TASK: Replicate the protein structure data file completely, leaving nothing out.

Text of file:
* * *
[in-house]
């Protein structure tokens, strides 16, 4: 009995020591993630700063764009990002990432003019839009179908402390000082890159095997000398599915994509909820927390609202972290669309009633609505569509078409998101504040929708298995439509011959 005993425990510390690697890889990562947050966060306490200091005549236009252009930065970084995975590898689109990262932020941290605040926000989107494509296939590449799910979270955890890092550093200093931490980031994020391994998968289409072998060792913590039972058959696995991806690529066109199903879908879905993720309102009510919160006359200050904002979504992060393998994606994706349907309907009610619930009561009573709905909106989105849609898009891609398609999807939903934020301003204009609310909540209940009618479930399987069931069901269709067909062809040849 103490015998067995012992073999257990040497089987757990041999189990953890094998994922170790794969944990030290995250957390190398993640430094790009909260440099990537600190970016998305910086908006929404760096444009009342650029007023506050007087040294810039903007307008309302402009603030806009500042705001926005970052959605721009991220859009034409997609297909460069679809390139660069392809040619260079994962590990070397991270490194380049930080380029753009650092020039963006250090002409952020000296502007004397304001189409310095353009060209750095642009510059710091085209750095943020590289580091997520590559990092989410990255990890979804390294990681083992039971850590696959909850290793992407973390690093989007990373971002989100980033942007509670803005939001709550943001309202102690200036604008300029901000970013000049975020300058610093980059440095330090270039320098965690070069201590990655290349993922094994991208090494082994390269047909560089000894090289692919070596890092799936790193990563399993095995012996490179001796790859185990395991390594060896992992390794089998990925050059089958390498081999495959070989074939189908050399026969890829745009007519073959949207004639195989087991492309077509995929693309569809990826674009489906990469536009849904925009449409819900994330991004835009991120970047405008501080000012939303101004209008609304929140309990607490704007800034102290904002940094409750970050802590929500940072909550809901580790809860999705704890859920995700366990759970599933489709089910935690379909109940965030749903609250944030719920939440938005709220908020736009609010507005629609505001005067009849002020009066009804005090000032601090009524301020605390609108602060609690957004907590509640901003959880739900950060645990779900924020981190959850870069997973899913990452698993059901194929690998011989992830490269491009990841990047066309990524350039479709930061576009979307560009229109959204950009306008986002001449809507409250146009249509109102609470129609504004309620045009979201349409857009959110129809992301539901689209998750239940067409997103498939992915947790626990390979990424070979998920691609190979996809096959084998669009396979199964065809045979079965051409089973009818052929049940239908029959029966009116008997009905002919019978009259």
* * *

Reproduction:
[in-house]
């Protein structure tokens, strides 16, 4: 009995020591993630700063764009990002990432003019839009179908402390000082890159095997000398599915994509909820927390609202972290669309009633609505569509078409998101504040929708298995439509011959 005993425990510390690697890889990562947050966060306490200091005549236009252009930065970084995975590898689109990262932020941290605040926000989107494509296939590449799910979270955890890092550093200093931490980031994020391994998968289409072998060792913590039972058959696995991806690529066109199903879908879905993720309102009510919160006359200050904002979504992060393998994606994706349907309907009610619930009561009573709905909106989105849609898009891609398609999807939903934020301003204009609310909540209940009618479930399987069931069901269709067909062809040849 103490015998067995012992073999257990040497089987757990041999189990953890094998994922170790794969944990030290995250957390190398993640430094790009909260440099990537600190970016998305910086908006929404760096444009009342650029007023506050007087040294810039903007307008309302402009603030806009500042705001926005970052959605721009991220859009034409997609297909460069679809390139660069392809040619260079994962590990070397991270490194380049930080380029753009650092020039963006250090002409952020000296502007004397304001189409310095353009060209750095642009510059710091085209750095943020590289580091997520590559990092989410990255990890979804390294990681083992039971850590696959909850290793992407973390690093989007990373971002989100980033942007509670803005939001709550943001309202102690200036604008300029901000970013000049975020300058610093980059440095330090270039320098965690070069201590990655290349993922094994991208090494082994390269047909560089000894090289692919070596890092799936790193990563399993095995012996490179001796790859185990395991390594060896992992390794089998990925050059089958390498081999495959070989074939189908050399026969890829745009007519073959949207004639195989087991492309077509995929693309569809990826674009489906990469536009849904925009449409819900994330991004835009991120970047405008501080000012939303101004209008609304929140309990607490704007800034102290904002940094409750970050802590929500940072909550809901580790809860999705704890859920995700366990759970599933489709089910935690379909109940965030749903609250944030719920939440938005709220908020736009609010507005629609505001005067009849002020009066009804005090000032601090009524301020605390609108602060609690957004907590509640901003959880739900950060645990779900924020981190959850870069997973899913990452698993059901194929690998011989992830490269491009990841990047066309990524350039479709930061576009979307560009229109959204950009306008986002001449809507409250146009249509109102609470129609504004309620045009979201349409857009959110129809992301539901689209998750239940067409997103498939992915947790626990390979990424070979998920691609190979996809096959084998669009396979199964065809045979079965051409089973009818052929049940239908029959029966009116008997009905002919019978009259």